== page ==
SALEM, Ore. — Several Democratic lawmakers have proposed a bill that would significantly change how Measure 11, Oregon's mandatory minimum sentencing law, functions in criminal courts. Supporters say the bill would add greater flexibility for judges — opponents say that it would gut punishments for the worst offenders.
Oregon voters approved Ballot Measure 11 in 1994, applying mandatory minimum prison sentences for a list of crimes. Another measure passed simultaneously, Ballot Measure 10, requires that any changes to Measure 11 in the Oregon legislature be passed with a two-thirds majority in each chamber.
Measure 11 crimes by sentence length
5 years, 10 months
- Pornographic Exploitation of a Child
- Compelling Prostitution
6 years, 3 months
- Sexual Abuse I
- Unlawful Sexual Penetration II
- Sodomy II
- Rape II
- Manslaughter II
7 years, 6 months
- Arson I with Threat of Serious Injury
- Robbery I
- Kidnapping I
- Assault I
- Conspiracy to Commit Murder
- Attempted Murder
8 years, 4 months
- Unlawful Sexual Penetration I
- Sodomy I
- Rape I
- Manslaughter I
- Conspiracy to Commit Aggravated Murder
- Attempted Aggravated Murder
30 years - Life
- Aggravated Murder
(Robbery II, Kidnapping II, and Assault II carry a probable sentence of 5 years, 10 months)
Most of the crimes covered by Measure 11 are implicitly violent or sexual in nature. In a case where a defendant is convicted of Measure 11 crimes, the sentence cannot be reduced by the presiding judge. Murder, for instance, carries a mandatory minimum of 25 years in state prison.
Senator Floyd Prozanski, D-Eugene, has introduced Senate Bill 401, which would lift the mandatory minimum sentences of Measure 11 for many felonies excepting murder. Instead, it authorizes courts to "impose greater or lesser" sentences.
The bill is not without its supporters in the justice system, who say that the bill will allow courts greater flexibility in ensuring that the punishment in a given case more accurately fits the crime.
"For all of its importance, it is an incredibly easy bill to explain. It simply returns control over sentencing to judges,” said Multnomah County District Attorney Mike Schmidt. “They’re free to impose a harsher sentence when the circumstances require it, and a more lenient sentence when the defendant is deserving. They are free to treat these cases, in other words, the same way they treat all others – by weighing the facts, hearing from both sides, and making a fair and reasoned decision – the thing that they, and not we [District Attorneys], were elected to do.”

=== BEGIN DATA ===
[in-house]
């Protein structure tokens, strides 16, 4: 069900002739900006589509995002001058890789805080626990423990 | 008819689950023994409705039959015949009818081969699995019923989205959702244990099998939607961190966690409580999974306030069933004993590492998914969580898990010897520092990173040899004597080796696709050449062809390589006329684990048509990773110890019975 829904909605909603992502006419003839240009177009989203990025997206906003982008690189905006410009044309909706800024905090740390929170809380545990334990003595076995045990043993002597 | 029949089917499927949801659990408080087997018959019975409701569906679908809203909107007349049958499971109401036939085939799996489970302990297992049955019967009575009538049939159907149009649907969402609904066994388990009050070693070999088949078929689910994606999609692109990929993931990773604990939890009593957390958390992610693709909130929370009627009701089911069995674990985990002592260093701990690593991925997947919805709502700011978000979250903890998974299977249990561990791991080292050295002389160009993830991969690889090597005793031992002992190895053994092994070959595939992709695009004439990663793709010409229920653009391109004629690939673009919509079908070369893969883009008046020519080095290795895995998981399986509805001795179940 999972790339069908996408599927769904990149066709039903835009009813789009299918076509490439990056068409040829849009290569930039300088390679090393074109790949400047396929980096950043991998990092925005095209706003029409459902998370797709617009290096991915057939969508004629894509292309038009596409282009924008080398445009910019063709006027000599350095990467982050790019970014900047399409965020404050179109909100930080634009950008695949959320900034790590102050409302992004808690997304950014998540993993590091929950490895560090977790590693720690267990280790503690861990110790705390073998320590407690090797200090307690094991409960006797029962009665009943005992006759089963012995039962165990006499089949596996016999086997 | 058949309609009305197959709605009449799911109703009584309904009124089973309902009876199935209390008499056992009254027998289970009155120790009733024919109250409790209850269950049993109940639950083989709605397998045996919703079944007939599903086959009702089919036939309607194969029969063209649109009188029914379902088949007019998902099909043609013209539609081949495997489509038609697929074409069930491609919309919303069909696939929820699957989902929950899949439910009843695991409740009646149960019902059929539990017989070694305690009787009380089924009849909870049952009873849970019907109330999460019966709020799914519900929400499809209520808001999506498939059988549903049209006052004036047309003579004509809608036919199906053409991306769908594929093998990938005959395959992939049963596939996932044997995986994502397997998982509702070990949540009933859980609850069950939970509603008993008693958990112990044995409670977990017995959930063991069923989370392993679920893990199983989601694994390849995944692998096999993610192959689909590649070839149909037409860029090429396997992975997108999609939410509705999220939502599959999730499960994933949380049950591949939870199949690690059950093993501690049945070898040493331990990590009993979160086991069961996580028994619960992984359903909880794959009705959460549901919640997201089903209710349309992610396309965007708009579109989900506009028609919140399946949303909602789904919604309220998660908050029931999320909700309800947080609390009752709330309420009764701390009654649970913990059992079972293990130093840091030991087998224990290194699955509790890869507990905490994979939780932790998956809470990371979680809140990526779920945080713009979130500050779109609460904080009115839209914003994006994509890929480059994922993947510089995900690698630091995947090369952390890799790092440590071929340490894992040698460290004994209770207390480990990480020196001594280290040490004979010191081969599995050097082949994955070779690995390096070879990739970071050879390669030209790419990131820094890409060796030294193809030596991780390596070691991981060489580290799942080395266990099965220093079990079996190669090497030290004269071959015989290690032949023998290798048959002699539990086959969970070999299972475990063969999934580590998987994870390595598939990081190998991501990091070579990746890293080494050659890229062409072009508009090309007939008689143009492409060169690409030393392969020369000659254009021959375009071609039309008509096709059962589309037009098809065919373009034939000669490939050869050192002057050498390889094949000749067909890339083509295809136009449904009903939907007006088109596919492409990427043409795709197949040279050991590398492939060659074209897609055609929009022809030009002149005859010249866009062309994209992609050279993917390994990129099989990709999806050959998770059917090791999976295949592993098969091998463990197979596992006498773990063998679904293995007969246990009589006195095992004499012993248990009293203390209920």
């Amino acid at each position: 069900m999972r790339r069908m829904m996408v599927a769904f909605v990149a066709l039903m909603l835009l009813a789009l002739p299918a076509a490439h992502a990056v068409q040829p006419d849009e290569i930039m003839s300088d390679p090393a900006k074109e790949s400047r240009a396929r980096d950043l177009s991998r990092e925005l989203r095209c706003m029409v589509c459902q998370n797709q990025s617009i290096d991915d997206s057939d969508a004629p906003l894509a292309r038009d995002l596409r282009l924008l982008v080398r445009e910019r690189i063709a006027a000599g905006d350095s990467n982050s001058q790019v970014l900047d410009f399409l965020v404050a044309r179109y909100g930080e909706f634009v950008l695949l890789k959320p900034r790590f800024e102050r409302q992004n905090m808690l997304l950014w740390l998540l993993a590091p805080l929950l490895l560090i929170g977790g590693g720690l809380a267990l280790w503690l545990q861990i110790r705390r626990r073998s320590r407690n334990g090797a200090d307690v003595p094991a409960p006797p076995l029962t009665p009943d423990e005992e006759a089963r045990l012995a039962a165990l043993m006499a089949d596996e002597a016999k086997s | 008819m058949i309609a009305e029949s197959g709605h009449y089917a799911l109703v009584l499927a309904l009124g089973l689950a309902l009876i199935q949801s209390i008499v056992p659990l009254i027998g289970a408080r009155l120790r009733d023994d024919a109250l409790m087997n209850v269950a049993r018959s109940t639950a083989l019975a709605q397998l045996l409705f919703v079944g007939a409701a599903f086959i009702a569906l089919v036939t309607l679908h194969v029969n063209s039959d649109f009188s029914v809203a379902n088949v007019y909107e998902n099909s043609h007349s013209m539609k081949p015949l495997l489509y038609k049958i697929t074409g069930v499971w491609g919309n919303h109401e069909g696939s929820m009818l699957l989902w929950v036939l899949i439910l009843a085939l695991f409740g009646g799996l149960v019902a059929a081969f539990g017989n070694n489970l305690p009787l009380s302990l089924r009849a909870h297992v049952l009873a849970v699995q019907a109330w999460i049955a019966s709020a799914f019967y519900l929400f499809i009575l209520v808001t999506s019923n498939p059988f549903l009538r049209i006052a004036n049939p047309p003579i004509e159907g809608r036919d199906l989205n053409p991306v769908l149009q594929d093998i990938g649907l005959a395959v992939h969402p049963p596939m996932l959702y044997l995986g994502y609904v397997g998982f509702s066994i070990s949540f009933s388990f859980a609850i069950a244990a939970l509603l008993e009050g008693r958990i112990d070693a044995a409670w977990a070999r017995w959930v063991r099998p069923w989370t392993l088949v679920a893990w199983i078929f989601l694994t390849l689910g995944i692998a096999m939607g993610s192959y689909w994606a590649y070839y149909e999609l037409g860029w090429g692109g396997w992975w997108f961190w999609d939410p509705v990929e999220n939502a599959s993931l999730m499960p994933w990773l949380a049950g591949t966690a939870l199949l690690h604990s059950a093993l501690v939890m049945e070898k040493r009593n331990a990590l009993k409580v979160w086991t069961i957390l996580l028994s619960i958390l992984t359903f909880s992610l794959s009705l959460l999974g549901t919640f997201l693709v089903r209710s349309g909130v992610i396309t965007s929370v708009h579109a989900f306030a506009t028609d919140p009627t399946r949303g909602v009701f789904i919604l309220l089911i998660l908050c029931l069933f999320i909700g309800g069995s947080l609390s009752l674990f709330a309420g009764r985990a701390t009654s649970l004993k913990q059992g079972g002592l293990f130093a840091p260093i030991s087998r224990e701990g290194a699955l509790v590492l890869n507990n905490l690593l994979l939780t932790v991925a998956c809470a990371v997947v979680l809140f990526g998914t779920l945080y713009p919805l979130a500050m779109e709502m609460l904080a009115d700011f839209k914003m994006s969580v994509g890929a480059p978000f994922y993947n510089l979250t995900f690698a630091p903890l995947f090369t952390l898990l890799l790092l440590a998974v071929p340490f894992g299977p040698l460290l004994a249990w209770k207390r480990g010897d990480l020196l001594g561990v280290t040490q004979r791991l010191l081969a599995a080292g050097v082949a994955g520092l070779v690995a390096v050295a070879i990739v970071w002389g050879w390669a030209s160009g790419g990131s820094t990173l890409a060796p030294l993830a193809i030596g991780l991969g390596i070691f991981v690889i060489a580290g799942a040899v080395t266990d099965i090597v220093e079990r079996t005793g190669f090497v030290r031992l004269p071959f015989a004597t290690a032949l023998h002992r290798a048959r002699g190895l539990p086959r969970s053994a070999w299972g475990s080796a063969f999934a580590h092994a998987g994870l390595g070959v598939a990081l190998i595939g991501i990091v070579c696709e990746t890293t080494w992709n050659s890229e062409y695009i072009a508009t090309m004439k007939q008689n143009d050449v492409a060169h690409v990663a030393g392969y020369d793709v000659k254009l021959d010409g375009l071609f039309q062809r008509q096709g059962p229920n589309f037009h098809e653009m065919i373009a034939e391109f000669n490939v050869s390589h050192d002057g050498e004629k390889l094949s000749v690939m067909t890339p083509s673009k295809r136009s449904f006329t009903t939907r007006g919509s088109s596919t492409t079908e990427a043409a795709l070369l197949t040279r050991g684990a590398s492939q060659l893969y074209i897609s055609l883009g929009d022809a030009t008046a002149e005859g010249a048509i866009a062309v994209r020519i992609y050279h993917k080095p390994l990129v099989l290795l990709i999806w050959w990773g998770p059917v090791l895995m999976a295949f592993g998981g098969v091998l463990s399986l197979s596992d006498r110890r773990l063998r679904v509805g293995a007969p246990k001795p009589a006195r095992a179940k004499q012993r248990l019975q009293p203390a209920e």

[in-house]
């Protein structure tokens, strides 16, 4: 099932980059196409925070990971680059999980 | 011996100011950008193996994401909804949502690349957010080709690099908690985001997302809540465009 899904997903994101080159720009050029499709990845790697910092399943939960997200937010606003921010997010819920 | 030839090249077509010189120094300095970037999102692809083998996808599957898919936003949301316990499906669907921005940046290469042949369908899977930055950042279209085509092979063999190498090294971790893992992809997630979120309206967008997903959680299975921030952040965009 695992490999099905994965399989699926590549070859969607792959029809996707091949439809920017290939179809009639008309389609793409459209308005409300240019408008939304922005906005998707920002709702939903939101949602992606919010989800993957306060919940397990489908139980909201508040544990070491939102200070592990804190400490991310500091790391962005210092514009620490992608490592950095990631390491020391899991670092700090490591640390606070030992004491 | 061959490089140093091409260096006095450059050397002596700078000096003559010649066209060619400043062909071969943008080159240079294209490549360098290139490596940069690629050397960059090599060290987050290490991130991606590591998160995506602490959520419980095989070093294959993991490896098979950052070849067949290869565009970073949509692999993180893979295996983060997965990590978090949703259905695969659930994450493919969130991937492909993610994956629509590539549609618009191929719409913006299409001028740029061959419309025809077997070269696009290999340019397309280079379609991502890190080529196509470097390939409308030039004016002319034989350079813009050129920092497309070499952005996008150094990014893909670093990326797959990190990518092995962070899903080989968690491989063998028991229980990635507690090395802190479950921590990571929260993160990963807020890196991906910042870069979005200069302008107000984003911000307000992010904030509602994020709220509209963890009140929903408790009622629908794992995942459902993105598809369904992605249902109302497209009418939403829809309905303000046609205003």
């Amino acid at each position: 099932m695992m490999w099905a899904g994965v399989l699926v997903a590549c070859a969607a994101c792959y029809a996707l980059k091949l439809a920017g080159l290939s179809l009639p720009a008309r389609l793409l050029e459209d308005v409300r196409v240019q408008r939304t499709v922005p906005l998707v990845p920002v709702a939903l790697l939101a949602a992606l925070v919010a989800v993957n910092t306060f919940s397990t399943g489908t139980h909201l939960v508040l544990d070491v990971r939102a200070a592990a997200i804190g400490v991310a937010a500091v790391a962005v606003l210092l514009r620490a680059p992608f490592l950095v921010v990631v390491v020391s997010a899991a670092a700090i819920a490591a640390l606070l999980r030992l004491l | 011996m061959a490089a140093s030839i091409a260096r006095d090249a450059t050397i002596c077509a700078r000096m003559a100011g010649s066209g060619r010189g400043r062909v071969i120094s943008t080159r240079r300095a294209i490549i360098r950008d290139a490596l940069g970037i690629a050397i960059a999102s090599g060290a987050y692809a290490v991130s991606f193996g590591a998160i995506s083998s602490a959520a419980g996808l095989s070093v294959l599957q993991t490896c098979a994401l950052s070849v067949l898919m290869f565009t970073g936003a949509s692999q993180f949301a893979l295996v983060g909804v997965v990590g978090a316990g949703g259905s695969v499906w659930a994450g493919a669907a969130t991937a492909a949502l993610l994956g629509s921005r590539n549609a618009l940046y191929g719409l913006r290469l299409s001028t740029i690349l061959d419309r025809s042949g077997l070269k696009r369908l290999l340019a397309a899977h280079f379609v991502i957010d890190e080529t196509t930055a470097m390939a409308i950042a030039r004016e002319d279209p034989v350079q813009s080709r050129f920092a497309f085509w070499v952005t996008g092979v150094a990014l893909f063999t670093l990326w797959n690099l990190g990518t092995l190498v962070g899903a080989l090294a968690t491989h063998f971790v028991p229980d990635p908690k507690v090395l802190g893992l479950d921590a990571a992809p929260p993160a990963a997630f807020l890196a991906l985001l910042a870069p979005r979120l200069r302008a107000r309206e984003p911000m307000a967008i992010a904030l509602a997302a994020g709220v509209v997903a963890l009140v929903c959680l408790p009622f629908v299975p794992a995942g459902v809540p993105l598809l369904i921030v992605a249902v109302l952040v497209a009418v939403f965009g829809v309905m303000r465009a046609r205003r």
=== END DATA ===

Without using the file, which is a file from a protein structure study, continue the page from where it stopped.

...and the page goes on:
Opponents of SB 401 say that it would gut Measure 11 rather than reforming it. Jackson County District Attorney Beth Heckert signaled that she is one of those opponents, joining seven other female district attorneys (of the nine women currently serving as district attorneys in Oregon) in posting a letter of opposition to the bill on Monday.
"As our Oregon Legislature currently contemplates the full repeal of this crucial safeguard for victims, we feel it is important the public understands that such actions would make our communities less safe," the DAs wrote. "Repealing Ballot Measure 11 will result in significantly shorter sentences for those who prey upon our children and assault our neighbors. Repealing Ballot Measure 11 promises less certainty in those sentences as they can be further cut by more than 40%, undermining any faith or confidence victims may have placed in the system."
Lane County Circuit Court Judge Darryl Larson spoke in favor of passing the bill on Tuesday, citing his experience as both a former prosecutor and a current judge.
“Having been a prosecutor for half my career, I understand why many prosecutors want to maintain mandatory minimums — it puts all the bargaining power in the hands of the prosecutor. This has led, in my opinion, to a very high likelihood of a number of innocent people doing prison time in Oregon,” Larson said. "There is really no data that supports an argument that making the changes being proposed here would have any effect to increase crime. The only thing being increased is justice."
Senate Republicans issued a statement in opposition to the bill, saying that it would cause Oregon's justice system to "go soft on violent criminals."
“This is a perfect example of the Democratic supermajority’s extreme disregard for bipartisanship and consensus-building,” Senate Republican Leader Fred Girod said. “Reasonable criminal justice reforms are possible, but instead Democrats opt to take the extreme position that rapists, kidnappers, and child abusers should be given lesser penalties.”
Senate Republicans cited recent polling, saying that more Oregonians support maintaining or increasing sentencing requirements "for violent offenders like rapists and murderers." But in the same poll, a majority of respondents supported the legislature replacing mandatory minimum sentences with discretionary sentences that would ultimately allow judges the ability to choose from a range — similar to what SB 401 would do.
Sen. Prozanski held a public hearing on the bill Tuesday, and it is scheduled for a legislative work session April 7 in the Oregon Senate Committee on Judiciary.